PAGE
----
I'm not sure about you, but I'm the type of person who likes to know where I'm headed. I need vision, I need a plan and I need it now. I'm quickly learning though that life's not always that clear-cut and straightforward.
I was born and raised in Hastings. I was raised by good parents who built in Flaxmere during the early days. Dad is Dutch and though he loves Flaxmere, true to Dutch thriftiness, he kicks himself for not building in Havelock North where land values are now comparatively higher.
Although I love Havelock too, I'm glad I grew up in Flaxmere as it's helped shape who I am today.
I am not perfect, but on the road of life and learning the why, when, where and how as I go.
After five tumultuous years of study at Otago University wrapped up in sleeping bags on the flat couch and tramping through the cold to class, I successfully graduated. I ventured on to become admitted to the bar as a barrister and solicitor.
By then, however, an epiphany hit me - I didn't actually want to be a lawyer. My mother was horrified. I took off to Indonesia to, you know, "give her some time".
Indonesia had a profound impact on me. There I witnessed poverty, destitution and despair equal to none back home. One day on a trip up a mountain we were forced to a stop in traffic chaos. A hunched over elderly woman with a baby in a sling on her back approached the car window begging.
My local Indonesian driver explained to me that the baby on her back wasn't hers. Being the naive Westerner, I asked, "then whose is it?" He explained that she got the baby from a baby trader who purchased babies from parents who, out of desperation, sell their children for a few dollars. Beggars with babies get more sympathy, therefore more money. When the baby grows too big to carry the beggar goes back to the trader and exchanges the child for a smaller one. The original child is then taken to the river and disposed of.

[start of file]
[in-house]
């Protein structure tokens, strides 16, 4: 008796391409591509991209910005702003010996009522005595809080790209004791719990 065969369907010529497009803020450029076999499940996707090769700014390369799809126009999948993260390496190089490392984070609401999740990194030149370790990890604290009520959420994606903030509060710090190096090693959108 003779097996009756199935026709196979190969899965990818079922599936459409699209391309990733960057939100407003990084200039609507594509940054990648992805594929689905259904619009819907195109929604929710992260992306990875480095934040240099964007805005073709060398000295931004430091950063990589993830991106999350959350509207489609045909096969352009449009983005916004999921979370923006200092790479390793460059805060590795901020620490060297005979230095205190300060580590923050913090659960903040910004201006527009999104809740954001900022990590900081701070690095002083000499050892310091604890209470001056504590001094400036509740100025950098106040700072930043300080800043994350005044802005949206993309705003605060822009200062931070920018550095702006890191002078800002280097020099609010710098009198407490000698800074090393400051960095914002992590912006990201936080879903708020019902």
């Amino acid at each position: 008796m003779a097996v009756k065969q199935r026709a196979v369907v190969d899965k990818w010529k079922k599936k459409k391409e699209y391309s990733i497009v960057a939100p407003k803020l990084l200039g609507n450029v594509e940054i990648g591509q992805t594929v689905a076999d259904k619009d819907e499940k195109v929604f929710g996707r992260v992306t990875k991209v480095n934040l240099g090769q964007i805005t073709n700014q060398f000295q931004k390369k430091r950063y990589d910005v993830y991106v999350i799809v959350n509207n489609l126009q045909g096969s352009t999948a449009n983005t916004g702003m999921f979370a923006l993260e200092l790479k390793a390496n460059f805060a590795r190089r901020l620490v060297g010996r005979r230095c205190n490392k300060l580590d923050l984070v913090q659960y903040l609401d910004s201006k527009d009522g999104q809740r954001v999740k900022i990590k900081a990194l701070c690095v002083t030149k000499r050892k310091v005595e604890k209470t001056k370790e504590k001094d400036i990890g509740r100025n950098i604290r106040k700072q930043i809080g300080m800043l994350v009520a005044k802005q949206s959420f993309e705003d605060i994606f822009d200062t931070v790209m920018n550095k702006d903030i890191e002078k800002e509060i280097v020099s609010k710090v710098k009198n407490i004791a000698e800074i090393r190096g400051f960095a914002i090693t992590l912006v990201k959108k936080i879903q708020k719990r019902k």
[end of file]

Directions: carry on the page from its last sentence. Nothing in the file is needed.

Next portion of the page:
I thought I was going to see monkeys up a mountain. God wanted me to see other things. I returned home with a newfound resolve to use my life as meaningfully as possible to contribute to society and to serve and empower others; to recognise and acknowledge the rich and diverse assets we do have, rather than focus on those we don't. People and others are always our greatest gift and asset.
I tossed up between living in New Zealand or moving to Australia. I love Aussie for the climate, environment, go-getter attitude and opportunities, but felt compelled to stay.
At that time, elections for council were looming. After much consideration, I decided to stand. One may have presumed this a natural course considering the family influence of mum being a former councillor. Of course this brought into light what local government was all about. Then, like many still, I held a disdain for the behaviour and environment of "politics". One day I realised that politics, or good governance, can be an effective and instrumental method of positive societal advancement. Flaxmere supported me in election for which I'm truly grateful. Council is my sole endeavour at this time. It's the road that I've found to travel, or the river upon which to row my waka.
As a councillor, I don't know some things. I know little about farming. I don't know a heck of a lot about the intricacies of our horticultural and agricultural sector, and I'm no business guru. As part of a community though, I trust the expertise we have here..
We all want the best for our children and our district. We don't compete, we complete.
Jacoby Poulain is a Hastings District Council Flaxmere ward councillor